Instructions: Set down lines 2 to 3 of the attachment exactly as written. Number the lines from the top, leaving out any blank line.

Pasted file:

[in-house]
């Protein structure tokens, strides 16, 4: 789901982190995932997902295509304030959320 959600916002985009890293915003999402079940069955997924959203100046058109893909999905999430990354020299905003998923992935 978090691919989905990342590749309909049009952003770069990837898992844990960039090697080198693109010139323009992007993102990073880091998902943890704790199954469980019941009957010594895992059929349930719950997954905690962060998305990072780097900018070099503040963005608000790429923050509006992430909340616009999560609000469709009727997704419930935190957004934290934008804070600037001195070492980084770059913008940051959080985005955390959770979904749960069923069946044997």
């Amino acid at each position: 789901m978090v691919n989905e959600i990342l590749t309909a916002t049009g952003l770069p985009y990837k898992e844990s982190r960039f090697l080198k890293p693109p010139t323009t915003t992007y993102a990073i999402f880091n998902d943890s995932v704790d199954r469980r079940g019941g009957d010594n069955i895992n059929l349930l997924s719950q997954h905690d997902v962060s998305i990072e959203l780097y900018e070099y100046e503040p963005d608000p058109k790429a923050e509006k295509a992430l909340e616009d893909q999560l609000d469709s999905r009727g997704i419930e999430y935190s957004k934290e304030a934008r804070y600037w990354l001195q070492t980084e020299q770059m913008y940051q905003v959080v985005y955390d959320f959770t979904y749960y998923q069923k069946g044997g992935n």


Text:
């Protein structure tokens, strides 16, 4: 789901982190995932997902295509304030959320 959600916002985009890293915003999402079940069955997924959203100046058109893909999905999430990354020299905003998923992935 978090691919989905990342590749309909049009952003770069990837898992844990960039090697080198693109010139323009992007993102990073880091998902943890704790199954469980019941009957010594895992059929349930719950997954905690962060998305990072780097900018070099503040963005608000790429923050509006992430909340616009999560609000469709009727997704419930935190957004934290934008804070600037001195070492980084770059913008940051959080985005955390959770979904749960069923069946044997």
């Amino acid at each position: 789901m978090v691919n989905e959600i990342l590749t309909a916002t049009g952003l770069p985009y990837k898992e844990s982190r960039f090697l080198k890293p693109p010139t323009t915003t992007y993102a990073i999402f880091n998902d943890s995932v704790d199954r469980r079940g019941g009957d010594n069955i895992n059929l349930l997924s719950q997954h905690d997902v962060s998305i990072e959203l780097y900018e070099y100046e503040p963005d608000p058109k790429a923050e509006k295509a992430l909340e616009d893909q999560l609000d469709s999905r009727g997704i419930e999430y935190s957004k934290e304030a934008r804070y600037w990354l001195q070492t980084e020299q770059m913008y940051q905003v959080v985005y955390d959320f959770t979904y749960y998923q069923k069946g044997g992935n």